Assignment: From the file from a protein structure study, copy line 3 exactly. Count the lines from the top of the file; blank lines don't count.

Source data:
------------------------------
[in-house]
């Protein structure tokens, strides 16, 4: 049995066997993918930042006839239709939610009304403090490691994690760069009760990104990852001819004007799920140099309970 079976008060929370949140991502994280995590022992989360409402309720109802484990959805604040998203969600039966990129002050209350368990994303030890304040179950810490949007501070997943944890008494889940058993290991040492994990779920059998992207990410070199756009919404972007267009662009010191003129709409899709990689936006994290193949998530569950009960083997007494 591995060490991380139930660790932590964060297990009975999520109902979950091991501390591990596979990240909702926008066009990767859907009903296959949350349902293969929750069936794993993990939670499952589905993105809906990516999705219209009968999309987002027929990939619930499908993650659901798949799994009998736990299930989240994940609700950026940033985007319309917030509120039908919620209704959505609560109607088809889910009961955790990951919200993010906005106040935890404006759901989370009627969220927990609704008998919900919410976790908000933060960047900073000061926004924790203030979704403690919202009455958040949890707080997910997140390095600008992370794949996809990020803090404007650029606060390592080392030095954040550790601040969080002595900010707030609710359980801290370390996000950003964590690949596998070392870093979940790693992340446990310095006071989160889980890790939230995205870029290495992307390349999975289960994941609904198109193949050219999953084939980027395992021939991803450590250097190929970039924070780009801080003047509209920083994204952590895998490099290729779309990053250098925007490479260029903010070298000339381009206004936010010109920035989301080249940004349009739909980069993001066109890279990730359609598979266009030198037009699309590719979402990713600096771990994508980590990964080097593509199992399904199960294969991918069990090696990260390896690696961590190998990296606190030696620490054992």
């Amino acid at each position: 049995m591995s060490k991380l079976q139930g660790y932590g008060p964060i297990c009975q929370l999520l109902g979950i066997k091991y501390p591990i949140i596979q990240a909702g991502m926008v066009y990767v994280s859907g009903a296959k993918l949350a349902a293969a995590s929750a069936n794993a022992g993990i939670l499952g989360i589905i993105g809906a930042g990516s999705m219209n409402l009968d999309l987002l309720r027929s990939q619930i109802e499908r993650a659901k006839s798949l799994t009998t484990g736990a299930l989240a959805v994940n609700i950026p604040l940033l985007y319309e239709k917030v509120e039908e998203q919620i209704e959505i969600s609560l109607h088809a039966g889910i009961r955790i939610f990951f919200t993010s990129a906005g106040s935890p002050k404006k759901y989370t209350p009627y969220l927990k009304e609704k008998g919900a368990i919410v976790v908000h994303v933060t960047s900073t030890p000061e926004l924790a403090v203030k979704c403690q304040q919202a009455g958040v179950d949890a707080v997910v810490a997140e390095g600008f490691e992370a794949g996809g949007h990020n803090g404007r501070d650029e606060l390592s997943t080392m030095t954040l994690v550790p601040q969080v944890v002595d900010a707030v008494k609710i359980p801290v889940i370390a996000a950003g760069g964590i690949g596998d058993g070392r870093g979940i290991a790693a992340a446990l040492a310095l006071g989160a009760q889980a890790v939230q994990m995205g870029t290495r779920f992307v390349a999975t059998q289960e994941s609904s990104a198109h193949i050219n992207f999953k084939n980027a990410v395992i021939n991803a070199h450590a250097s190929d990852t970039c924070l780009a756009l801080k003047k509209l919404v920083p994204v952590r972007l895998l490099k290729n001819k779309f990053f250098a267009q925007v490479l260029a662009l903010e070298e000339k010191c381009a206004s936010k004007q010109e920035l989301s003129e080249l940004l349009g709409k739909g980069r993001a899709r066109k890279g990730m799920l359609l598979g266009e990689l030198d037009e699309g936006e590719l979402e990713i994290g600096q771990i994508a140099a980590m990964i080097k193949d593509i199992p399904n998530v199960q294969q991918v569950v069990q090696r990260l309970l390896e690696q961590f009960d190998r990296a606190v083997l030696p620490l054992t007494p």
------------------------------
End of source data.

């Amino acid at each position: 049995m591995s060490k991380l079976q139930g660790y932590g008060p964060i297990c009975q929370l999520l109902g979950i066997k091991y501390p591990i949140i596979q990240a909702g991502m926008v066009y990767v994280s859907g009903a296959k993918l949350a349902a293969a995590s929750a069936n794993a022992g993990i939670l499952g989360i589905i993105g809906a930042g990516s999705m219209n409402l009968d999309l987002l309720r027929s990939q619930i109802e499908r993650a659901k006839s798949l799994t009998t484990g736990a299930l989240a959805v994940n609700i950026p604040l940033l985007y319309e239709k917030v509120e039908e998203q919620i209704e959505i969600s609560l109607h088809a039966g889910i009961r955790i939610f990951f919200t993010s990129a906005g106040s935890p002050k404006k759901y989370t209350p009627y969220l927990k009304e609704k008998g919900a368990i919410v976790v908000h994303v933060t960047s900073t030890p000061e926004l924790a403090v203030k979704c403690q304040q919202a009455g958040v179950d949890a707080v997910v810490a997140e390095g600008f490691e992370a794949g996809g949007h990020n803090g404007r501070d650029e606060l390592s997943t080392m030095t954040l994690v550790p601040q969080v944890v002595d900010a707030v008494k609710i359980p801290v889940i370390a996000a950003g760069g964590i690949g596998d058993g070392r870093g979940i290991a790693a992340a446990l040492a310095l006071g989160a009760q889980a890790v939230q994990m995205g870029t290495r779920f992307v390349a999975t059998q289960e994941s609904s990104a198109h193949i050219n992207f999953k084939n980027a990410v395992i021939n991803a070199h450590a250097s190929d990852t970039c924070l780009a756009l801080k003047k509209l919404v920083p994204v952590r972007l895998l490099k290729n001819k779309f990053f250098a267009q925007v490479l260029a662009l903010e070298e000339k010191c381009a206004s936010k004007q010109e920035l989301s003129e080249l940004l349009g709409k739909g980069r993001a899709r066109k890279g990730m799920l359609l598979g266009e990689l030198d037009e699309g936006e590719l979402e990713i994290g600096q771990i994508a140099a980590m990964i080097k193949d593509i199992p399904n998530v199960q294969q991918v569950v069990q090696r990260l309970l390896e690696q961590f009960d190998r990296a606190v083997l030696p620490l054992t007494p």